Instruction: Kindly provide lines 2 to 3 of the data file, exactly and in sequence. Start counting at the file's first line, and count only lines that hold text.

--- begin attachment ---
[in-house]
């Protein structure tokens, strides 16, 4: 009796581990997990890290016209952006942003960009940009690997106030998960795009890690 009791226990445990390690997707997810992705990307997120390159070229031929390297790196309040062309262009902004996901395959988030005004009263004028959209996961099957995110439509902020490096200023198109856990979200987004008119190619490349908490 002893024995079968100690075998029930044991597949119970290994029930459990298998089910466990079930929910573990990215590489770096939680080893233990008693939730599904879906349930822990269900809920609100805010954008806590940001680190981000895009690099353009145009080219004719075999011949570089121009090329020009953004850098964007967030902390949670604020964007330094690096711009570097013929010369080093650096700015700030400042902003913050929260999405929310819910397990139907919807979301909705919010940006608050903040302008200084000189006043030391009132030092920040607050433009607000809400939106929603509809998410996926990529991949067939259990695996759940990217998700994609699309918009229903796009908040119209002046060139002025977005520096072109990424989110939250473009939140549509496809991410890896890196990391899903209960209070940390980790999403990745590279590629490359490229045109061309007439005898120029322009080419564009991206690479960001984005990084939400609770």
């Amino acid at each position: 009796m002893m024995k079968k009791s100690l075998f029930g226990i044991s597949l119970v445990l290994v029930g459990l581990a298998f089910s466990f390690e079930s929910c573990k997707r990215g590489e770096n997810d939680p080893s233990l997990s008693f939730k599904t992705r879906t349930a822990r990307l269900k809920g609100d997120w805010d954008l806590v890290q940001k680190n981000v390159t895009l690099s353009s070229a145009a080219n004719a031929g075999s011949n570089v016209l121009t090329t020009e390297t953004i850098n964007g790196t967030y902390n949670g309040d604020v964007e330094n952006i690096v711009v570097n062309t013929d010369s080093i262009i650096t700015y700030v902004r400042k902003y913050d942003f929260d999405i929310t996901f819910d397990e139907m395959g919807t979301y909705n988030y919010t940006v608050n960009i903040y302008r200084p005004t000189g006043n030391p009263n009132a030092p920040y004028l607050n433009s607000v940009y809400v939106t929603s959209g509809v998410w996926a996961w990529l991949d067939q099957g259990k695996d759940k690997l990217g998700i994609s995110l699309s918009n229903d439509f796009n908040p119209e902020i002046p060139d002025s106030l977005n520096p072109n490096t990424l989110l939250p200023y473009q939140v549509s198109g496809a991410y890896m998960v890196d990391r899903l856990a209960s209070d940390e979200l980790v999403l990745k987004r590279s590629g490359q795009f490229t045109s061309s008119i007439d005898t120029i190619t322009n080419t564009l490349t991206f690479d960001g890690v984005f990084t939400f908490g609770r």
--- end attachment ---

């Protein structure tokens, strides 16, 4: 009796581990997990890290016209952006942003960009940009690997106030998960795009890690 009791226990445990390690997707997810992705990307997120390159070229031929390297790196309040062309262009902004996901395959988030005004009263004028959209996961099957995110439509902020490096200023198109856990979200987004008119190619490349908490 002893024995079968100690075998029930044991597949119970290994029930459990298998089910466990079930929910573990990215590489770096939680080893233990008693939730599904879906349930822990269900809920609100805010954008806590940001680190981000895009690099353009145009080219004719075999011949570089121009090329020009953004850098964007967030902390949670604020964007330094690096711009570097013929010369080093650096700015700030400042902003913050929260999405929310819910397990139907919807979301909705919010940006608050903040302008200084000189006043030391009132030092920040607050433009607000809400939106929603509809998410996926990529991949067939259990695996759940990217998700994609699309918009229903796009908040119209002046060139002025977005520096072109990424989110939250473009939140549509496809991410890896890196990391899903209960209070940390980790999403990745590279590629490359490229045109061309007439005898120029322009080419564009991206690479960001984005990084939400609770």
């Amino acid at each position: 009796m002893m024995k079968k009791s100690l075998f029930g226990i044991s597949l119970v445990l290994v029930g459990l581990a298998f089910s466990f390690e079930s929910c573990k997707r990215g590489e770096n997810d939680p080893s233990l997990s008693f939730k599904t992705r879906t349930a822990r990307l269900k809920g609100d997120w805010d954008l806590v890290q940001k680190n981000v390159t895009l690099s353009s070229a145009a080219n004719a031929g075999s011949n570089v016209l121009t090329t020009e390297t953004i850098n964007g790196t967030y902390n949670g309040d604020v964007e330094n952006i690096v711009v570097n062309t013929d010369s080093i262009i650096t700015y700030v902004r400042k902003y913050d942003f929260d999405i929310t996901f819910d397990e139907m395959g919807t979301y909705n988030y919010t940006v608050n960009i903040y302008r200084p005004t000189g006043n030391p009263n009132a030092p920040y004028l607050n433009s607000v940009y809400v939106t929603s959209g509809v998410w996926a996961w990529l991949d067939q099957g259990k695996d759940k690997l990217g998700i994609s995110l699309s918009n229903d439509f796009n908040p119209e902020i002046p060139d002025s106030l977005n520096p072109n490096t990424l989110l939250p200023y473009q939140v549509s198109g496809a991410y890896m998960v890196d990391r899903l856990a209960s209070d940390e979200l980790v999403l990745k987004r590279s590629g490359q795009f490229t045109s061309s008119i007439d005898t120029i190619t322009n080419t564009l490349t991206f690479d960001g890690v984005f990084t939400f908490g609770r």